Geomorphology studies why landscapes look the way they do, their forming history and dynamics as well as try to predict future changes, with focus on what happens on the surface and above it. In order to understand the concept of disaster, we should understand some of frequently basic terms such as hazard, exposure, vulnerability, capacity, risk and disaster and how its definition might change according to the context it happen in, as different countries look at hazards and calamities differently. Hazard is defined as a dangerous phenomenon, substance, human activity or condition that may cause loss of life, injury or other health impacts, property damage, loss of livelihood & services, social & economic disruption or environmental damage. Hazard is a potentially damaging phenomenon that could be caused by natural or human-induced. Some of the examples of hazard are typhoon, extreme rains, earthquake, tsunami, severe flooding, rain-caused landslide, and rough seas. Exposure is the degree to which the elements at risk are likely to experience hazard events of different magnitude. Vulnerability is the characteristics of a community, system or asset that make it susceptible to the damaging effects of a hazard. This may arise from various physical, social, economic & environmental factors. Vulnerability comprises of three components such as: (1) social integration; (2) physical vulnerability; (3) psychological. Capacity is the combination of all strengths and resources available within the community, society or organization that can reduce the level of risk or effects of a disaster. Risk is the combination of probability of an event to happen and its negative consequences, while disaster is a natural or man-made hazard resulting in an event of substantial extent causing significant physical damage or destruction, loss of life, or drastic change to the environment.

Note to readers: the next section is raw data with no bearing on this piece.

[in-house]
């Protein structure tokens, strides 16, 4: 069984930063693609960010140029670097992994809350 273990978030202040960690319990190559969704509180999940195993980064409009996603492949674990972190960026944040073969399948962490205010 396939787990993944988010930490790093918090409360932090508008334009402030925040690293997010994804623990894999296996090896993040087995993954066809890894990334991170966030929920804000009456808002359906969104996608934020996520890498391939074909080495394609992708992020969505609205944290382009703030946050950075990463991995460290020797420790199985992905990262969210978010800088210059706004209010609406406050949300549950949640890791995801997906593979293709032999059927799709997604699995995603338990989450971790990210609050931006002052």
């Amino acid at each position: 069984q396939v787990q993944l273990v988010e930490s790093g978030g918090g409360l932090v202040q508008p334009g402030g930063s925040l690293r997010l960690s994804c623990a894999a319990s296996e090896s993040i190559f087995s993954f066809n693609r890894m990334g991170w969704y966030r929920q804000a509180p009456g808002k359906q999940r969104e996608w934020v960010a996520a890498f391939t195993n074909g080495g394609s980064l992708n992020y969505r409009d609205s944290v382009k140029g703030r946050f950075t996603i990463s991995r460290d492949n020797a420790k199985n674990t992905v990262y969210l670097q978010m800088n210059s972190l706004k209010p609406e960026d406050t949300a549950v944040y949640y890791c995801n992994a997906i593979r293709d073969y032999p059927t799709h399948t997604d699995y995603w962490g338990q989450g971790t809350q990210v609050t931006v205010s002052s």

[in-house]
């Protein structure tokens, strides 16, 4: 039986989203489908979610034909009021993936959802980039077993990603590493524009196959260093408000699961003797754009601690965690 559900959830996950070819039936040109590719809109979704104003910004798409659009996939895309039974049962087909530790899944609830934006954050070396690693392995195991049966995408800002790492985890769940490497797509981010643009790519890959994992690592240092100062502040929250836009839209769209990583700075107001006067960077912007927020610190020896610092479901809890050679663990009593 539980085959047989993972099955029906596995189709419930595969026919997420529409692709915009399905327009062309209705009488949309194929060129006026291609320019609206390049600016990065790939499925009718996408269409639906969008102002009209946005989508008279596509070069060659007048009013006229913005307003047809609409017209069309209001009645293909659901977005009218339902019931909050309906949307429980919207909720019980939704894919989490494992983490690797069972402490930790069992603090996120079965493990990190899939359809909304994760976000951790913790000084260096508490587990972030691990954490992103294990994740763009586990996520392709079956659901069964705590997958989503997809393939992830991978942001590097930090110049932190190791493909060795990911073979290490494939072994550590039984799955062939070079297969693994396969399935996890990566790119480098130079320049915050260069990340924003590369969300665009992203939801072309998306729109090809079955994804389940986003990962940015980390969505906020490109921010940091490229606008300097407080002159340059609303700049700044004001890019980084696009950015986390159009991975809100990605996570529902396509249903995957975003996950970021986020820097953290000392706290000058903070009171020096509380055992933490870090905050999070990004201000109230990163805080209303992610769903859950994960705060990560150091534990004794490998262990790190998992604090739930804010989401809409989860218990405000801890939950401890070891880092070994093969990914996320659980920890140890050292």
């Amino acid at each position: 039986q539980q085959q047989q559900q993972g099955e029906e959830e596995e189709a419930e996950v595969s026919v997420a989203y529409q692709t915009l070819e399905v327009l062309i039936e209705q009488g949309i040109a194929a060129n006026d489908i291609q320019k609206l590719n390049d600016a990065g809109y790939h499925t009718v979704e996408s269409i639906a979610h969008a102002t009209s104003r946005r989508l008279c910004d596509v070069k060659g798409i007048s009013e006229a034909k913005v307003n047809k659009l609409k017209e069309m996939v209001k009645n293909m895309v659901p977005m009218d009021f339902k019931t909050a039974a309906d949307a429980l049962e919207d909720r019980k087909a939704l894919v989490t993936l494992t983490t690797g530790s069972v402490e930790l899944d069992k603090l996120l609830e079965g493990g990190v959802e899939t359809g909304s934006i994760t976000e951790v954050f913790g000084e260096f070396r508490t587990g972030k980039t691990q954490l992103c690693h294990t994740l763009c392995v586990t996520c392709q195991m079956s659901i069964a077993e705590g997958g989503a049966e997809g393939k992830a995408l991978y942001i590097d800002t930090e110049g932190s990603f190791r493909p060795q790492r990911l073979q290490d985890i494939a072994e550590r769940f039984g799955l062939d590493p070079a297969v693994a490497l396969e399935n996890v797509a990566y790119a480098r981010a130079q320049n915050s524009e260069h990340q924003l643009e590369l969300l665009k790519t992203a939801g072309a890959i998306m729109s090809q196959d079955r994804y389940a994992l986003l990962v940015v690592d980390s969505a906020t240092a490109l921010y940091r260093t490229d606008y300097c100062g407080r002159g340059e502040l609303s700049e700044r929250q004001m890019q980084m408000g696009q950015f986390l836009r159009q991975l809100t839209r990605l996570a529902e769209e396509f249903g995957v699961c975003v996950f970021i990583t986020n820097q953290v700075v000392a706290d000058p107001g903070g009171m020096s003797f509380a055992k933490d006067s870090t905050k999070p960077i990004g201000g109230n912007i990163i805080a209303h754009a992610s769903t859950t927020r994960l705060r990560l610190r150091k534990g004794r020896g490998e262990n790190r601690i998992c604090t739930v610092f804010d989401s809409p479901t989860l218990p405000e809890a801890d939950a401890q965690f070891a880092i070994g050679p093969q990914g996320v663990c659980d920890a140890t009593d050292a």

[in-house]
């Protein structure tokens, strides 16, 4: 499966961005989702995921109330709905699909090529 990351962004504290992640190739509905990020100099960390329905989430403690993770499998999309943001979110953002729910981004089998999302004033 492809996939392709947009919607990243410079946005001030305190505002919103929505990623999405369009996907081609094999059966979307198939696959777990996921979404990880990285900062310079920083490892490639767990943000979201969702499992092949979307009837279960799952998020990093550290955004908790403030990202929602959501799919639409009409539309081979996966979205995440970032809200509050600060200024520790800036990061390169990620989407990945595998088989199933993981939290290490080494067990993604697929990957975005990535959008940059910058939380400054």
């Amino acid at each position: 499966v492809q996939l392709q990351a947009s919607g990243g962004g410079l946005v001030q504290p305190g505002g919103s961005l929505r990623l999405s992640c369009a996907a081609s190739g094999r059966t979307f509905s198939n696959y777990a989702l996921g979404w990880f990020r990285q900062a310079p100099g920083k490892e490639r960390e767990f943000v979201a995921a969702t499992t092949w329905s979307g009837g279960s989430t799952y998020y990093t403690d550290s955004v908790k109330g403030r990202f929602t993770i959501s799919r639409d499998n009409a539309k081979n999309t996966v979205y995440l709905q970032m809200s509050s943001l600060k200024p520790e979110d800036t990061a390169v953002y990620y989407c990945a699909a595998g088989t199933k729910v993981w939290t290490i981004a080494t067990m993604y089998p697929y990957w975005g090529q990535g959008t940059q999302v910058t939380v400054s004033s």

23th August 2017 – Another day has passed and I gained new knowledge as this summer course almost comes to an end. I started my morning like the usual time, had usual breakfast menu and walked the same route to UGM. The 10th day of summer course started with the first session of the lecture on “Understanding Climate Change Problem” by Dr. Suko Prayitno Adi. He explained about some of the causes and effects of climate change which may contributes to natural disaster which it would increase the weather and climate hazards. Next contributes to increase in the vulnerability of communities to natural hazards. Some of the examples are ecosystem degradation, food availability and changes in livelihood. In his lecture, he mentioned about the adaptation through the risk reduction management and explained about the role of Hyogo framework in which disaster risk reduction management should be local and international priority along with strong institutional implementation. Furthermore, early warning systems are much needed to identify, asses and monitor on disaster occurrence possibility. Next, it is truly important to have the knowledge, innovation education to build a culture of safety and resilience at all level thus reduce the underlying factors. Lastly, it is a must to strengthen the disaster management for effective response.